“As the aorta stiffens it leads to a rang
to a range of linked pathphysiological changes,” such as exposing our brain and kidneys to greater pressure fluctuations, which may increase the risk of stroke and impairment of kidney function.
However, those who consume garlic—less than a quarter teaspoon of garlic powder a day—appear to have less stiffness in their aortas. We think this is because garlic seems to improve the function of the inner lining of our arteries, which helps our arteries relax.
But the protective mechanisms of garlic against cardiovascular diseases are multiple, and include a combination of anti-clotting, clot-busting, antioxidant, and blood pressure- and cholesterol-lowering effects.
The latest review suggests that long-term garlic intake may drop bad cholesterol levels about 10 percent, and the blood-thinning effects are such that the American Society of Anesthesiology recommends garlic intake be stopped a week before elective surgery.
Or, presumably, you could just cook it to death. Unlike the anticlotting components concentrated in the yellow fluid around tomato seeds, which are heat stable, the antiplatelet activity in garlic and onions is lost with cooking.
When comparing platelet inhibition, garlic appears about 13 times more potent than onion, and eating garlic raw appears to be better than cooked. This suggests that “garlic and onion could be more potent inhibitors of blood [clotting] if consumed in raw than in cooked or boiled form.” So, it might be good to cook garlic right before surgery, but what about the rest of the time when we’re trying to suppress platelet over-activity to decrease the risk of heart attacks and stroke? “As garlic and onion are normally consumed in cooked food, their efficacy as preventive herbs in cardiovascular disease may be doubtful.” But, we can put some raw onion on salads and raw garlic in salsa, dressings, dips, or pesto.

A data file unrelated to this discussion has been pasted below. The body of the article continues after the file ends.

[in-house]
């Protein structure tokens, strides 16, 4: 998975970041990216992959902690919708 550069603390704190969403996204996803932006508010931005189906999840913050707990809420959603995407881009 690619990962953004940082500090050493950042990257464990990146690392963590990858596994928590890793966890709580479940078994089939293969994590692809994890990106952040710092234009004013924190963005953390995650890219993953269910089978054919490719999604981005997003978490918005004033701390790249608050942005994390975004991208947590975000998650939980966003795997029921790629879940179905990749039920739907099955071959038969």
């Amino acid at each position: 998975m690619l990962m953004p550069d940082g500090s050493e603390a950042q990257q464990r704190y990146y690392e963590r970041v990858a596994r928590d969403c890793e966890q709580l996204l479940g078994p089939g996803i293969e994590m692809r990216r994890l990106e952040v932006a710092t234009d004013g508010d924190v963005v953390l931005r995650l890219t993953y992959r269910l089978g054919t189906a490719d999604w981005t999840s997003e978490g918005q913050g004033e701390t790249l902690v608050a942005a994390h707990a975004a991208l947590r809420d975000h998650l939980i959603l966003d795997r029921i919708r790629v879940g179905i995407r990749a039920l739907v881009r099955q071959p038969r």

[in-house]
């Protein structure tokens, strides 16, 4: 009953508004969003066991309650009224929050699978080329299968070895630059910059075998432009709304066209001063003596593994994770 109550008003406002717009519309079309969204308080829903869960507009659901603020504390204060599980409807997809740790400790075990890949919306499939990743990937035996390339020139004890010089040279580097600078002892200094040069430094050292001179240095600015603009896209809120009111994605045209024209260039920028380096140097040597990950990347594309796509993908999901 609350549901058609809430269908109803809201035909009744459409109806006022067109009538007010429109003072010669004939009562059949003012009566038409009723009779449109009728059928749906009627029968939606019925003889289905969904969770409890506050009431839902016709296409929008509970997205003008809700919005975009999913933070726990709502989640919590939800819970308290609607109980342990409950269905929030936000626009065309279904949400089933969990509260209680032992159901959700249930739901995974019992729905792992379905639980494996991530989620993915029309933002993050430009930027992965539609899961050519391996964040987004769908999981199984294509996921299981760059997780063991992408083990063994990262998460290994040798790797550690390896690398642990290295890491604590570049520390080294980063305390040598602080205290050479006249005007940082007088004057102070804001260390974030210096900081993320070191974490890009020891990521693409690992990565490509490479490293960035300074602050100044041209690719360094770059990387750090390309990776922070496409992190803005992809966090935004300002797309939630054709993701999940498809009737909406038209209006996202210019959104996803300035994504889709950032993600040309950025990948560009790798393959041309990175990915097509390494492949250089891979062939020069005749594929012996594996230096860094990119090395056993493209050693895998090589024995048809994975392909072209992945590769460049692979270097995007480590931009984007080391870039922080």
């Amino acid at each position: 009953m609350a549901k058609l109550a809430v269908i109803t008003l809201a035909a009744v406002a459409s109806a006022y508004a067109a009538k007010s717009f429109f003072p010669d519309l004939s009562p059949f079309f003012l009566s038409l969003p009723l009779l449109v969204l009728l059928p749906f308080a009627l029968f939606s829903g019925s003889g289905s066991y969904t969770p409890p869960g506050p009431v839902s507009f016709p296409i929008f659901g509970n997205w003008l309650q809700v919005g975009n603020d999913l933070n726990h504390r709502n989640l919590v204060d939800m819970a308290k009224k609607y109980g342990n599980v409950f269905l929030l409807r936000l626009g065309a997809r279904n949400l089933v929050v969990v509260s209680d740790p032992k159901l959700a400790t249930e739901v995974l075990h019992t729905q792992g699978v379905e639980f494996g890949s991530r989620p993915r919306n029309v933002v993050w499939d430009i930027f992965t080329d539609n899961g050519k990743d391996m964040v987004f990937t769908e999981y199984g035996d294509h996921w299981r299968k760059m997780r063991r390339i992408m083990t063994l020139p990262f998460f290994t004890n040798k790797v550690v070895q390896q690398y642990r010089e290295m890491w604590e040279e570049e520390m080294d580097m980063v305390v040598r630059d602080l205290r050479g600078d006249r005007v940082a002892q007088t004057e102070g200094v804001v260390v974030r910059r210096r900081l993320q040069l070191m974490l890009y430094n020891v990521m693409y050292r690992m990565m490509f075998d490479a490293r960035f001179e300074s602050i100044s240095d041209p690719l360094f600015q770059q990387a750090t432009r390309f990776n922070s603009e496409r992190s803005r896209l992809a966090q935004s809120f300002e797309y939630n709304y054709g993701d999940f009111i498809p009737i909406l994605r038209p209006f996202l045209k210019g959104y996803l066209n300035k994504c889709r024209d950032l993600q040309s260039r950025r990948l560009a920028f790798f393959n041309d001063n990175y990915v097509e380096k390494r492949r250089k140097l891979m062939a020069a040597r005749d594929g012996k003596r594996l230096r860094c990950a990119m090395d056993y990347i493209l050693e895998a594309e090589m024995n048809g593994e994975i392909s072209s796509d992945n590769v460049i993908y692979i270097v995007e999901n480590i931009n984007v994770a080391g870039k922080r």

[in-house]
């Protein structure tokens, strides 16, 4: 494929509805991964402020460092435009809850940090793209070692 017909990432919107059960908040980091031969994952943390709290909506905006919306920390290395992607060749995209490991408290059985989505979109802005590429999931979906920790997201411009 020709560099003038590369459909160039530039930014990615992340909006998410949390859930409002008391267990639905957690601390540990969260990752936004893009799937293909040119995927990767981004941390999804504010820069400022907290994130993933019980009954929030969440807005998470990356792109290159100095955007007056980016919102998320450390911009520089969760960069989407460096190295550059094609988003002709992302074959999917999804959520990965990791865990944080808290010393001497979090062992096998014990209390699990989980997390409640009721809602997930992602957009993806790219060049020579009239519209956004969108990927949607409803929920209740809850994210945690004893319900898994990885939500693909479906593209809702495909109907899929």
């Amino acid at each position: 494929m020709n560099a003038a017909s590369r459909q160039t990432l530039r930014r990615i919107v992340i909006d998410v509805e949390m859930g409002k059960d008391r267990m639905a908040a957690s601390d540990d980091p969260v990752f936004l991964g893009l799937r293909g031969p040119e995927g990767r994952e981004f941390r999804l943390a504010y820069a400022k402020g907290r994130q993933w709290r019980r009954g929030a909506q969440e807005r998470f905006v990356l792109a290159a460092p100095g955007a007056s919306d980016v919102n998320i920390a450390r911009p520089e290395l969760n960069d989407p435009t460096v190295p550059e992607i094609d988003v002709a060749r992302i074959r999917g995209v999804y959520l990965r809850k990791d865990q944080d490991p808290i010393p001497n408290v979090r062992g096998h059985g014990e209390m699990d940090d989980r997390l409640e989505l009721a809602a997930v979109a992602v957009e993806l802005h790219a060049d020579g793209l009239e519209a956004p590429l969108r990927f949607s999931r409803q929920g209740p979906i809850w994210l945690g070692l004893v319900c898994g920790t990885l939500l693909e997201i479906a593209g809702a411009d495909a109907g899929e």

Or, we can crush or chop it, wait ten minutes, and then cook it. Researchers demonstrated the platelet-inhibiting power of raw garlic. If you cook it for just a few minutes, it does fine; but after cooking for about five minutes, the benefit is abolished. If, however, you pre-crush the garlic and wait, some of the antiplatelet activity is retained a bit longer. That’s because the enzyme that makes the antiplatelet compounds is activated by crushing but destroyed by heat faster than it creates the compounds. So, by crushing first and letting the enzyme work its magic before cooking, one can delay the loss of function.
Even better, though, is that the addition of a little raw garlic juice to cooked garlic can restore the “full complement of antiplatelet activity that was completely lost without the [raw] garlic addition.”
When onions are cooked, the antiplatelet activity is similarly abolished within ten minutes, but then something strange happens. After 20 or 30 minutes of cooking, the effect on platelets is reversed and appears to make matters worse. Significant pro-platelet activation effects are seen, “suggesting that extensively cooked onions may stimulate rather than inhibit” platelets. That was in a test tube, though. Thankfully, when tested in people, even when onions are dropped in boiling water, fried for 10 minutes, and then left to simmer for 30 minutes, platelet activation drops within one to three hours after eating onion soup.
What else can garlic do? Check out: